With little more to go on, Haakenson's missing person case remained unsolved. CNN tells us that these eight unknown victims were buried by the police in various locations around Chicago. But they had the foresight to remove the jawbones from each one, storing pieces of evidence that would later solve part of the mystery behind Haakenson's disappearance.

The position of the bodies aided police in their timeline

Based on John Wayne Gacy's map of the bodies he had buried, police were able to recover the remains of all 27 men and boys that were interred by the serial murderer in the crawl space (via Star Tribune). As this subterranean graveyard had limited space, Gacy was forced to bury bodies on top of each other. This helped investigators determine a pretty tight timeframe as to when many of the victims had been killed.

James Byron Haakenson, who was referred to as "Victim No .24" before he was successfully identified, was buried in between two males (per CNN). Beneath him was an unidentified boy known as "Victim No. 26." On top of Haakenson was the body of Rick Johnston. Johnston was last seen at a concert he was attending at the Aragon Ballroom. Investigators concluded that Gacy killed the man on August 6, 1976. As Haakenson was beneath Johnston, it was easy to determine that Gacy had killed him before Johnston. As the last known contact from Haakenson was on August 5, it was established that Gacy murdered him later that day.

While the investigation was unfolding, police were actively trying to identify the bodies of the eight poor souls they found under Gacy's house. Knowing the approximate date of death provided some valuable clues, but to get the rest of the missing pieces, they would need forensic science. Public outreach, new technology, and a persistent relative of Haakenson combined to provide them.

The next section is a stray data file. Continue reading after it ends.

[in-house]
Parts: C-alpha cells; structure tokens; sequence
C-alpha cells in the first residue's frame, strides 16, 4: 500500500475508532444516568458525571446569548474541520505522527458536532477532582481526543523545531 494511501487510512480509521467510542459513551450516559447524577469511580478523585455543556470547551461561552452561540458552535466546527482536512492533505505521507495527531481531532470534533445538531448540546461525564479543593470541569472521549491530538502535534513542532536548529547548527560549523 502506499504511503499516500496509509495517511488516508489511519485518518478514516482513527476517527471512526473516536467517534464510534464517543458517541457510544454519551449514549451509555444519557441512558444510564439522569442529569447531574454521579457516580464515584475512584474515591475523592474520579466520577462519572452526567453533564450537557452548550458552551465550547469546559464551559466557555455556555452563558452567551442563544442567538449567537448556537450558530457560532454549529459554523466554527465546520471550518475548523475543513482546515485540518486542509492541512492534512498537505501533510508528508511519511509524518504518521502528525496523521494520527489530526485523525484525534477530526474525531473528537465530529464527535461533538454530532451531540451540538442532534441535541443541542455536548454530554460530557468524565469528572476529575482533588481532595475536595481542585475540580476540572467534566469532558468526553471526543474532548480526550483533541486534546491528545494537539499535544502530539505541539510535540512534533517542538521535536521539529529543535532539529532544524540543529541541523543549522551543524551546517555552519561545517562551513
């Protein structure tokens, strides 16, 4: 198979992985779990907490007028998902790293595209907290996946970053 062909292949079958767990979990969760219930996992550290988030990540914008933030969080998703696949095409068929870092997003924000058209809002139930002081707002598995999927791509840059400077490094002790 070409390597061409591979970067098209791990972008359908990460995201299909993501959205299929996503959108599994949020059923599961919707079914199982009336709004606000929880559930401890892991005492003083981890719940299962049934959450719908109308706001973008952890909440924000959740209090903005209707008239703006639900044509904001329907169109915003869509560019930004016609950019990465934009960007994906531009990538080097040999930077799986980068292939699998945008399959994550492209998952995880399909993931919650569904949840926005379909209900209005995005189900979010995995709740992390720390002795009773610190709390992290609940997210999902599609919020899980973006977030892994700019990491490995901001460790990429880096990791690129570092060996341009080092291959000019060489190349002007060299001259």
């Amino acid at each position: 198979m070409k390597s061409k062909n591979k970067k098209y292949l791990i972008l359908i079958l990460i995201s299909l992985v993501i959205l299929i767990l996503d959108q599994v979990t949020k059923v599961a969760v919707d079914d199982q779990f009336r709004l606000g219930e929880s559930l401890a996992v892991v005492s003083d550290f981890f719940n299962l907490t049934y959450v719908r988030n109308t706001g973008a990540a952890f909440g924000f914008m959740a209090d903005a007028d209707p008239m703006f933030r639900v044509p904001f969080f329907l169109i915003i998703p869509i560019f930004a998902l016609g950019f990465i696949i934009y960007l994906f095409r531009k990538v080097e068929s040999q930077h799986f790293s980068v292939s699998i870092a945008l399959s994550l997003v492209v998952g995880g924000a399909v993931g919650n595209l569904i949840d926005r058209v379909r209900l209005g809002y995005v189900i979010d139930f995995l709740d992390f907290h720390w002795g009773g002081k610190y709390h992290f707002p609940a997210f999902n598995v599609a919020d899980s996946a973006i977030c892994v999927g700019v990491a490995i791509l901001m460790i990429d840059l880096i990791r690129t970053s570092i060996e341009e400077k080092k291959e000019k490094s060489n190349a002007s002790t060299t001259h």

DNA technology makes a match

CNN tells us that the son of James Byron Haakenson's sister saw how the county was still trying to learn the identities of the remaining John Wayne Gacy victims. Knowing that his grandmother had once thought Gacy might have been why Haakenson was never heard from again, he encouraged his father (Haakenson's uncle) and his aunt (Haakenson's sister) to submit their DNA for a potential match. More than 40 years after he was last heard from, police were able to use DNA evidence to identify "Victim 24." Cook County Sheriff Thomas Dart stated in 2017 that the DNA samples taken from Haakenson's two siblings were an "immediate hit," helping to give the family closure and shutting the lid on one file for Chicago investigators (per CNN).

In an interview with "As It Happens," Haakenson's sister, Lorie Sisterman, expressed her feelings about receiving the news. She credits the efforts of the investigators and the insistence of her nephew for the family finally getting answers. This provided a bittersweet conclusion to that chapter of their lives that had waited four decades to end. "We've found Jimmy. It's so wonderful, we're so happy, but, in the meantime, we're devastated he was one of the victims," she stated. She revealed that their mother had already died, going to her grave without knowing what happened to her son. While that fact troubled Sisterman, she said she did take some solace in the fact that her mother would never have to know that Haakenson was a victim of Gacy's.

Other victims are yet to be identified

In the decades that have passed since John Wayne Gacy's crawl space of horrors was discovered that memorable holiday season of 1978, police have worked to whittle down the eight unknown victims to five. But identifying them will take time and new leads. The Cook County Sherriff's Department stated that it has exhumed the remains of all five unknown men and boys and taken DNA samples from each of them. These DNA profiles will be the best way to figure out who they are and possibly shed some light on when they were murdered. 

The police agency reports that some of Gacy's victims were estranged from family, and some might not have even been from the Chicago area. Gacy was known to cruise bus stops and railway stations for potential victims. Police say that people with a male relative who went missing between 1970 and 1979 are encouraged to submit their DNA as a potential match. To be the most accurate, the sample should be from a willing close relative of the missing person.